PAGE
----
Editions of the Peristephanon: Cunningham, M.P., Prudentii Carmina (Corpus Christianorum Series Latina 126; Turnhout: Brepols, 1966), 251-389. Bergman, J., Prudentius, Carmina (Corpus Scriptorum Ecclesiasticorum Latinorum 61; Vienna, 1926), 291-431. Translations of the Peristephanon: Eagan, C., Prudentius, Poems (Fathers of the Church 43; Washington D.C.: Catholic University Press, 1962), 95-280. English translation. Thomson, H.J., Prudentius, vol. 2 (Loeb Classical Library; London Cambridge, Mass: W. Heinemann; Harvard University Press, 1953), 98-345. Edition and English translation. Further reading: Brent, A., Hippolytus and the Roman Church in the Third Century: Communities in Tension before the Emergence of a Monarch-Bishop (Leiden: Brill, 1995). Fux, P.-Y., Prudence et les martyrs: hymnes et tragédie. Peristephanon 1. 3-4. 6-8. 10. Commentaire, (Fribourg: Academic Press, 2013). Malamud, M.A., A Poetics of Transformation: Prudentius and Classical Mythology (Ithaca: Cornell University Press, 1989). Palmer, A.-M., Prudentius on the Martyrs (Oxford: Clarendon Press, 1989). Roberts, M., Poetry and the Cult of the Martyrs: The "Liber Peristephanon" of Prudentius (Ann Arbor: University of Michigan Press, 1993).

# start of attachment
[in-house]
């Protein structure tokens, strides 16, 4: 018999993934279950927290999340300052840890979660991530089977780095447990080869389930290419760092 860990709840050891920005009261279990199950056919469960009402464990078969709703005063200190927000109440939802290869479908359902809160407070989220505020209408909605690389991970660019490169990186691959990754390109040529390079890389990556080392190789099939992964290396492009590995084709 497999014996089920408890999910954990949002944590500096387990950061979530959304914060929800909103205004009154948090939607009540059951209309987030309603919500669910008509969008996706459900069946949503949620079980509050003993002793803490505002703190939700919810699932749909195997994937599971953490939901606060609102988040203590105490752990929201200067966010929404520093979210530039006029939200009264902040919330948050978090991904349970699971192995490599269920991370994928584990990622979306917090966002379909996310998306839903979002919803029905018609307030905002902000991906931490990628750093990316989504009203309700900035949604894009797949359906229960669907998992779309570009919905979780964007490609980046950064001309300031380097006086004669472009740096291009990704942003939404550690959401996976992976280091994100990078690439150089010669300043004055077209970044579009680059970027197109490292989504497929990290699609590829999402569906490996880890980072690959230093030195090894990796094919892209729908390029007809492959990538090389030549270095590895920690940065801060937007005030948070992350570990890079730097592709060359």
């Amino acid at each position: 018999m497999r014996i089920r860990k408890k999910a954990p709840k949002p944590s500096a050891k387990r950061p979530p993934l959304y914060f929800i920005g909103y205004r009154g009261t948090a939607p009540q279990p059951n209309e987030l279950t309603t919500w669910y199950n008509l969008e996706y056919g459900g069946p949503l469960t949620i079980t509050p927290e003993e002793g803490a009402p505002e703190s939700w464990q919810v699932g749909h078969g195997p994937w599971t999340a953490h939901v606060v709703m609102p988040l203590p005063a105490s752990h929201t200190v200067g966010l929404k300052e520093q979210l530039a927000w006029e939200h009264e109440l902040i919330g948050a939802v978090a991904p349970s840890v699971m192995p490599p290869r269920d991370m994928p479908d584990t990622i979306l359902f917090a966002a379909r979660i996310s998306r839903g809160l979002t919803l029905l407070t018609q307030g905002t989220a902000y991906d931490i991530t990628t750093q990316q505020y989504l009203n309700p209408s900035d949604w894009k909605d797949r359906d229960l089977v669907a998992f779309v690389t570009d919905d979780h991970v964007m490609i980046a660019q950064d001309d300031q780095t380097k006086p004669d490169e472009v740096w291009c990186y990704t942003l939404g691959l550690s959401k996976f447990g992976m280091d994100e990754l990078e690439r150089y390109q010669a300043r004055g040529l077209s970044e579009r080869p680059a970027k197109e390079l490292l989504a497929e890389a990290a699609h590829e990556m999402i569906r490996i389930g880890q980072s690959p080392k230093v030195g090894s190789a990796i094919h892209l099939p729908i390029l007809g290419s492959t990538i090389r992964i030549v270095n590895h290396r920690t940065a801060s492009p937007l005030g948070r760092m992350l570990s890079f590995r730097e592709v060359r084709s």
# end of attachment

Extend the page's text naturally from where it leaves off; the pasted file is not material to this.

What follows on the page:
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    Evidence -  The Cult of Saints in Late Antiquity